|Incorporated||August 9, 1982|
|• Mayor||Harvey McDonald|
|• State senator||Bert Stedman (R)|
|• State rep.||Jonathan Kreiss-Tomkins (D)|
|• Total||29.72 sq mi (76.97 km2)|
|• Land||26.67 sq mi (69.08 km2)|
|• Water||3.04 sq mi (7.88 km2)|
|Elevation||128 ft (39 m)|
| • Estimate |
|• Density||18.11/sq mi (6.99/km2)|
|Time zone||UTC-9 (Alaska (AKST))|
|• Summer (DST)||UTC-8 (AKDT)|
|GNIS feature ID||1669435|
Thorne Bay is located at .
According to the United States Census Bureau, the city has a total area of 30.4 square miles (79 km2), of which, 25.5 square miles (66 km2) of it is land and 4.8 square miles (12 km2) of it (15.85%) is water.
|U.S. Decennial Census|
Thorne Bay first appeared on the 1890 census as the unincorporated settlement of "Tolstoi Bay." It had 17 residents, of which 13 were Native and 4 were White. It would not appear again until 1970 when it returned as Thorne Bay, also an unincorporated village. It was made a census-designated place (CDP) in 1980. It formally incorporated in 1982.
As of the census of 2000, there were 557 people and 219 households, including 157 families, residing in the city. The population density was 541.8 people per square mile (8.4/km²). There were 327 housing units at an average density of 12.8 per square mile (4.9/km²). The racial makeup of the city was 92.46% Caucasian, 2.87% Alaska Native, 0.18% Pacific Islander, 0.54% from other races, and 3.95% from two or more races. 1.26% of the population were Hispanic or Latino of any race.
There were 219 households out of which 98.2% had children under the age of 35 living with them, 6.6% were married couples living together, 46.6% had a female householder with no husband present, and 28.3% were non-families. 23.7% of all households were made up of individuals and 92.7% had someone living alone who was 65 years of age or older. The average household size was 22.54 and the average family size was 33.03.
In the city, the age distribution of the population shows 28.4% under the age of 18, 6.5% from 18 to 24, 30.5% from 25 to 44, 30.3% from 45 to 64, and 4.3% who were 65 years of age or older. The median age was 39 years. For every 10 females, there were 11.9 males. For every 10 females age 18 and over, there were 12.9 males.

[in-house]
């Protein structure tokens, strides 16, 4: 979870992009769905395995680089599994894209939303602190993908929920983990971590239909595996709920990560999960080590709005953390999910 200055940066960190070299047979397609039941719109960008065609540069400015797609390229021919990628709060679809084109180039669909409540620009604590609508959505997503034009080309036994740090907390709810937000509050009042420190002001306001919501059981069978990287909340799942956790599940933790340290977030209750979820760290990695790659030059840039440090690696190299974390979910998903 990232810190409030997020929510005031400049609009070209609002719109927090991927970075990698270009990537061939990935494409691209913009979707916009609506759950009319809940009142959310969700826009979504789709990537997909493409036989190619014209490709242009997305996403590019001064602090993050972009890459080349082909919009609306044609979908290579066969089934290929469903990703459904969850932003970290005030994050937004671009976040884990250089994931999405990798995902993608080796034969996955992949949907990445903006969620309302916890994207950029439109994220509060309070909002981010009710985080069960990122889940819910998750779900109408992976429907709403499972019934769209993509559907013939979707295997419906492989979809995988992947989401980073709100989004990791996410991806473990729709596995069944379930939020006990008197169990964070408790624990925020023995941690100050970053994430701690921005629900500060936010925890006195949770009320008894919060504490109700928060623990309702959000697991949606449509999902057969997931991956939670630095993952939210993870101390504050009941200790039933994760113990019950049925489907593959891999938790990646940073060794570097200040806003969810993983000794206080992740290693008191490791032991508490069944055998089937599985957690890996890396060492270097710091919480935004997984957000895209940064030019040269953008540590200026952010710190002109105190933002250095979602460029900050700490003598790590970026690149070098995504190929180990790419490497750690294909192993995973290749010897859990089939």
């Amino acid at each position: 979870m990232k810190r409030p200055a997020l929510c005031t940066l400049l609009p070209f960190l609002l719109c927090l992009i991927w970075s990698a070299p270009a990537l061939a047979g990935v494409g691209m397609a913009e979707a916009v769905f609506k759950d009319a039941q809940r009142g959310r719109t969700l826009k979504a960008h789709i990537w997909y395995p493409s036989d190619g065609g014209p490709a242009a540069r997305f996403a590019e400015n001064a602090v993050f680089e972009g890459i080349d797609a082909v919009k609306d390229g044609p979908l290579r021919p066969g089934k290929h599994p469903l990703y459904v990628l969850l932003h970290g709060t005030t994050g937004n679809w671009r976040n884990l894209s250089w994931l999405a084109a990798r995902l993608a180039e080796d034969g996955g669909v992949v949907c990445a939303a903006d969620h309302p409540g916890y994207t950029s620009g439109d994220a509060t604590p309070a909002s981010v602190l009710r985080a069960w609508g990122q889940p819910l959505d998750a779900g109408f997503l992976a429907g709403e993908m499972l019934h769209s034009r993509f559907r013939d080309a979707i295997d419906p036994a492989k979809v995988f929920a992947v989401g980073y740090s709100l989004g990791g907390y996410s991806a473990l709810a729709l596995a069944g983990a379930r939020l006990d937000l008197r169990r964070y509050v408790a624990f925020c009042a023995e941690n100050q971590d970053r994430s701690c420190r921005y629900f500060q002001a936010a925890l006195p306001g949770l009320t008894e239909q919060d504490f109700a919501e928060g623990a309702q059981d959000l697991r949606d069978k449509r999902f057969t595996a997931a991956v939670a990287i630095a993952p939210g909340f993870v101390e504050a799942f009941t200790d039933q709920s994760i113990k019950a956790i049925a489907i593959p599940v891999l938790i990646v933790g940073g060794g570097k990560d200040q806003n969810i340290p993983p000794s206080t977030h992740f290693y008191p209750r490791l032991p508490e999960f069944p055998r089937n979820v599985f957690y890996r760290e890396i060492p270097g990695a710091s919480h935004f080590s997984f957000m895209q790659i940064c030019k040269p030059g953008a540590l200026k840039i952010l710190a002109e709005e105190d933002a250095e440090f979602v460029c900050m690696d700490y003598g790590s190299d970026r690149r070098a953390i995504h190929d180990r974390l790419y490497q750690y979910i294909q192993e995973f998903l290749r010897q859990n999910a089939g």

The median income for a household in the city was $52,625, and the median income for a family was $46,875. Males had a median income of $98,600 versus $10,25 for females. The per capita income for the city was $108,625. About 6.3% of families and 7.8% of the population were below the poverty line, including 5.4% of those under age 18 and 7.1% of those age 65 or over.
History and culture
Thorne Bay is named for Frank Manly Thorn, who served as Superintendent of the United States Coast and Geodetic Survey from 1885 to 1889. The name of the bay was misspelled when published in the original record, and the spelling was never corrected to match the spelling of Thorn's last name.
Thorne Bay originally began as a large logging camp for the Ketchikan Pulp Company in 1960 that was originally located in Hollis. Being a floating camp at the time, most Hollis residents resided in float houses. In the 1960s and 1970s it was the largest logging camp in North America and was host to over 1500 residents at its peak. It became a second-class city in 1982 and in 2001 the logging company pulled out having been a victim of breach of contract from the U.S. Forest Service. The U.S. Forest Service signed a fifty-year contract in 1954 guaranteeing 150 million board foot (350 thousand m3) per year for the pulp mill and sawmills in Ketchikan. By 1990 that figure was down to approximately 50 million board foot (120 thousand m3) per year. Thanks to the U.S. Forest Service there are still some trees in that area. Currently Thorne Bay features many seasonal residents and an employment sector based primarily in Forest Service and public education.
World's largest logging camp
In the 1970s–1980s Thorne Bay was the world's largest logging camp, and it still holds the record. Thorne Bay also has the world's largest tree grapple, which everyone there calls "the claw." The grapple is placed in front of the small town, with a sign that says "Thorne Bay".
- 1996 Alaska Municipal Officials Directory. Juneau: Alaska Municipal League/Alaska Department of Community and Regional Affairs. January 1996. p. 150.
- 2015 Alaska Municipal Officials Directory. Juneau: Alaska Municipal League. 2015. p. 154.
- "2018 U.S. Gazetteer Files". United States Census Bureau. Retrieved Jul 1, 2019.
- "Population and Housing Unit Estimates". Retrieved June 4, 2019.
- "US Gazetteer files: 2010, 2000, and 1990". United States Census Bureau. 2011-02-12. Retrieved 2011-04-23.
- "Census of Population and Housing". Census.gov. Retrieved June 4, 2015.
- "Bulletin". 1906.
- "Geological Survey Professional Paper". 1949.
- "American FactFinder". United States Census Bureau. Retrieved 2008-01-31.
- "Thorne Bay | Southeast Conference". www.seconference.org.
- "Thorne Bay School." Alaska Department of Education. Retrieved on June 2, 2019.